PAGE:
For David Foo Khee Choong, 37, communication has been his greatest stumbling block.
His mother, Karen Yong San Hoong, 67, says while her son has been working for over 18 years, he has always had issues with communication.
“The receptive and expressive part of his brain is affected so he can’t give spontaneous responses. He doesn’t express himself and needs to be prodded,” explains Yong, adding that her son’s condition was heightened when he developed seizures as an infant.
At Gamuda’s Group Human Resource department, Foo’s responsibilities include payroll data entry, scanning documents and communicating with stakeholders.
Though very reserved during his first few months at work, he has blossomed into a more confident person over the years.
“These days, I try to participate in conversations, and sometimes, I voice out my thoughts on certain issues,” he says.
Bridging the gap
Each DA employee is “profile-mapped”; that is, their strengths and interests are determined and then matched to the job that suits them best.
To enable each DA employee to fit in better at work, he or she is paired with a buddy and supervisor, who both coach him or her at the job.
To help DA colleagues be more organised at work, templates are created to assist them in carrying out their duties efficiently.
It’s a process that has served DA employee Roger Khaw well, helping him develop a sense of self-worth.
“I feel great working here. The best bit is, I’m appreciated and respected. It’s a good working environment and I learn something new each day,” says Khaw, 29, who handles data entry and filing in the accounting department.
His colleagues are full of praise for him, describing him as a fast learner, a perfectionist and a caring lad.
“He is a very emotional person and at times, it is hard for him to say goodbye to colleagues who leave,” says buddy Sally Ng, 25.
Another fast learner is Project DA employee Lai Yun Arn – it only took the IT staff member two years to change from being a passive and shy person to someone bursting with confidence.
“I appreciate the opportunity provided by Gamuda. I’m grateful my colleagues have guided me to fit into the work culture here and helped me improve my social skills,” says Lai, 22, who reads IT books to brush up on his knowledge.
Prior to her employment at Gamuda, Ungku Nur Qistina Ungku Harun Al-Rashid, 22, was home-schooled and had little exposure to the outside world.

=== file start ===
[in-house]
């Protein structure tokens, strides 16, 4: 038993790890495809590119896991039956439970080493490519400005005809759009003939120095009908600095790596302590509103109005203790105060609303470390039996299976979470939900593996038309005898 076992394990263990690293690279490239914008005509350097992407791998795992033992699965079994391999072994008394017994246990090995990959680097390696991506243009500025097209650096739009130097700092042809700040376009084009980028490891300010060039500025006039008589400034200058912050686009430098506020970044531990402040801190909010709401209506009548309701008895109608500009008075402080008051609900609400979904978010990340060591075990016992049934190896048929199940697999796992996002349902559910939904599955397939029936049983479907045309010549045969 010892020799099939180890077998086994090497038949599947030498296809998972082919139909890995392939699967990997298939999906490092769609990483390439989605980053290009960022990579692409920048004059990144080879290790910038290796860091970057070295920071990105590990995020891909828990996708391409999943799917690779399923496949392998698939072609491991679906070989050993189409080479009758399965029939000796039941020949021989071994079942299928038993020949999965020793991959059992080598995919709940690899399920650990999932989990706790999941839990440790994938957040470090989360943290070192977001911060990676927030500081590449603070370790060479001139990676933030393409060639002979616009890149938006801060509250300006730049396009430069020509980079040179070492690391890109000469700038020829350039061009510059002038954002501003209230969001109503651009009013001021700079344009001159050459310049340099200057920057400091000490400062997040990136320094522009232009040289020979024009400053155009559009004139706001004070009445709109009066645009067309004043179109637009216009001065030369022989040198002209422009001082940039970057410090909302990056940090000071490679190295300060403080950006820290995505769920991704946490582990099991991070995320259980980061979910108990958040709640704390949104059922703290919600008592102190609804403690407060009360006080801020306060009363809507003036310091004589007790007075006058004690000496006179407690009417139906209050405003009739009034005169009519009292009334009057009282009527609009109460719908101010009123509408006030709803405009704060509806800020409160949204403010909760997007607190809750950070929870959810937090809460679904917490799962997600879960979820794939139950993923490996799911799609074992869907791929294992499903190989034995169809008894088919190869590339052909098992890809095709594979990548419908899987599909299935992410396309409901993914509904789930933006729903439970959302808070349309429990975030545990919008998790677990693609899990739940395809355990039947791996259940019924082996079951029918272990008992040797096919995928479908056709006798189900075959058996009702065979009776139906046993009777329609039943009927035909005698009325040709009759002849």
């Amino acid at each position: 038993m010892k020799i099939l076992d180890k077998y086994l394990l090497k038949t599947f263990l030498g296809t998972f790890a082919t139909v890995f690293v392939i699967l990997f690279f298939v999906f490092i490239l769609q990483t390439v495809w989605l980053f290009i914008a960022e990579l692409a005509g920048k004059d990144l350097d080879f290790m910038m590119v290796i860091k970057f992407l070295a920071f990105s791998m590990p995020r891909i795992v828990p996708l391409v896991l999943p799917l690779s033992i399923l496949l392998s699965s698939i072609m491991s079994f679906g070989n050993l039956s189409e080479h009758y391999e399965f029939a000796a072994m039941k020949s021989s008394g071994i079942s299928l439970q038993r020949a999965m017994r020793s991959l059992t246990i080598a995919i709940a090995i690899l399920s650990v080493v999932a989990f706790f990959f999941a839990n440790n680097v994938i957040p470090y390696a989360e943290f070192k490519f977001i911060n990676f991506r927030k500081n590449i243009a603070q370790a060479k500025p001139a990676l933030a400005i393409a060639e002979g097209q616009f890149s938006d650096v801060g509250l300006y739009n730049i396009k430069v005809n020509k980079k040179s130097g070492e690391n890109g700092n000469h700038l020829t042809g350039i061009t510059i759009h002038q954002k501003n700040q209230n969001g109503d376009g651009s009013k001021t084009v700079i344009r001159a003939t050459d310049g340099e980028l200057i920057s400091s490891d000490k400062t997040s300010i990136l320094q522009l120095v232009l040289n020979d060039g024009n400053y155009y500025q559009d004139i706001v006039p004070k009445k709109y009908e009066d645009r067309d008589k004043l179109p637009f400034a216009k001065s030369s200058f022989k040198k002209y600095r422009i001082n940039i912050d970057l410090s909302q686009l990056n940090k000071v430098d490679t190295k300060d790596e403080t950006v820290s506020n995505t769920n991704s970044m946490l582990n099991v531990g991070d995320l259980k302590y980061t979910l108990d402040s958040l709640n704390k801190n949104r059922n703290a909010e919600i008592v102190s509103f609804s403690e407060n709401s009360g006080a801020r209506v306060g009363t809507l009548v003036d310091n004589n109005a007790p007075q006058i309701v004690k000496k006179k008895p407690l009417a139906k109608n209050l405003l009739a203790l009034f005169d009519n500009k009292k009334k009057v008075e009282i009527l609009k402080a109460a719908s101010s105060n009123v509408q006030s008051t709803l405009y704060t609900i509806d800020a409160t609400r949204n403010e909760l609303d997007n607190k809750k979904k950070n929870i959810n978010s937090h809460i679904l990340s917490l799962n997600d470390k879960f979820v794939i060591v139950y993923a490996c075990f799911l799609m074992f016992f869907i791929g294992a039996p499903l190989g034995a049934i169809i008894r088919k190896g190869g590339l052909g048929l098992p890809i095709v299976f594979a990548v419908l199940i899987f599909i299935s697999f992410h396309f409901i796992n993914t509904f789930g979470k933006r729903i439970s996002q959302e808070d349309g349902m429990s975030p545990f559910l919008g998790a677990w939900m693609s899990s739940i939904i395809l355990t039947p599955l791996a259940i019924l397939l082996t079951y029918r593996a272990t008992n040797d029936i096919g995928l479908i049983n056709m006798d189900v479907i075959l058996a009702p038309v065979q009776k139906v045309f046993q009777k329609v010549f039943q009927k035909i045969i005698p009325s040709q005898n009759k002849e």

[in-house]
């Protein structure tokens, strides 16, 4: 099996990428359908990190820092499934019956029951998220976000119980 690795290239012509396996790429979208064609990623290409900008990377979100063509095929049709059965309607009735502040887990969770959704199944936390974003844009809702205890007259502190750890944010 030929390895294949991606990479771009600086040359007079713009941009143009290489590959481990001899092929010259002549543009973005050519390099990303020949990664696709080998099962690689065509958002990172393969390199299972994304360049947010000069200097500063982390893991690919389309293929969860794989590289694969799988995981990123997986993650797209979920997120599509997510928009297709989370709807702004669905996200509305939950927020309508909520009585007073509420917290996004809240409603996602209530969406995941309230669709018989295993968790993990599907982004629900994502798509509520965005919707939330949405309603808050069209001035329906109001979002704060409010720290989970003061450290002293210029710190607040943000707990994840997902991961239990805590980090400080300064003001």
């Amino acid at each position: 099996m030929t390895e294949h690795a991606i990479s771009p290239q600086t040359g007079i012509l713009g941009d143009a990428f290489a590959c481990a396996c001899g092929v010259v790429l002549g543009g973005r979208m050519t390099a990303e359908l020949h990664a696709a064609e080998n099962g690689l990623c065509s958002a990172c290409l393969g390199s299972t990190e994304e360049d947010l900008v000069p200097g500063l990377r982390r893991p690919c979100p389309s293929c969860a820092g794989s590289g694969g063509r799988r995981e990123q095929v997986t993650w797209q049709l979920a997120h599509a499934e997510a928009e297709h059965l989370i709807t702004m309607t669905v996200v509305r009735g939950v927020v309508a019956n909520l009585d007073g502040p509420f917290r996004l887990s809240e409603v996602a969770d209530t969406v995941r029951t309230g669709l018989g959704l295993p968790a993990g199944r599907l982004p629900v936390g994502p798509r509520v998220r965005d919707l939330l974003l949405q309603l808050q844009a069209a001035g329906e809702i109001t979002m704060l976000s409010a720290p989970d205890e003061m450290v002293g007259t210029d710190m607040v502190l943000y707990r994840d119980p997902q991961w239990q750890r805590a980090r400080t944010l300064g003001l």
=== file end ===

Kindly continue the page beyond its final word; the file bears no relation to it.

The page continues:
“I was apprehensive about joining the workforce and didn’t know what to expect in the corporate environment,” says Nur Qistina, a clerk in Gamuda’s training and development department.
To welcome Qistina into the organisation, training and development assistant general manager Sim Kay Loh, 53, organised an inter-department tea party with their special staff.
“The get together helped break the ice and Qistina warmed up quickly. So far, she’s been a dedicated staff who’s focused at work, especially filing, answering calls and typing.”
But it wasn’t easy to get to this point: training and development executive Kala Balachandran says Qistina had to overcome a series of hurdles to get into the swing of things.
“Initially, she was unsure of her job and kept turning to colleagues for help. That affected our work flow. Through constant pep talks, though, she has become more independent and efficient at her job,” says Kala, 28, who serves as Qistina’s buddy.
Through the programme, Kala, too has learnt lessons, such as how to be patient with individuals with autism.
“Prior to this, I lacked knowledge on autism and didn’t know how to deal with people on the autism spectrum. Working with Qistina has been an eye-opener and I’ve learnt so much about the spectrum. It’s important to unearth their strengths to enable them to excel in their undertakings.”
Mohd Naim Yahya, Lai’s buddy, concurs: “The project has enabled me to learn a lot of things about the disorder. At the same time, it has helped me become a calmer and caring person.”
The proof is in the pudding and Gamuda’s Project DA proves that with proper support, people with ASD can lead fulfilling lives.
Syed Redzal hopes more companies will step forward to offer job opportunities for individuals with autism.
“These programmes help nurture those with disability and encourage them to assimilate into society. Hopefully, other organisations and communities will follow suit. It’s my dream that Rakin will have a stable job and stand on his two feet for a long time to come,” says Syed Redzal.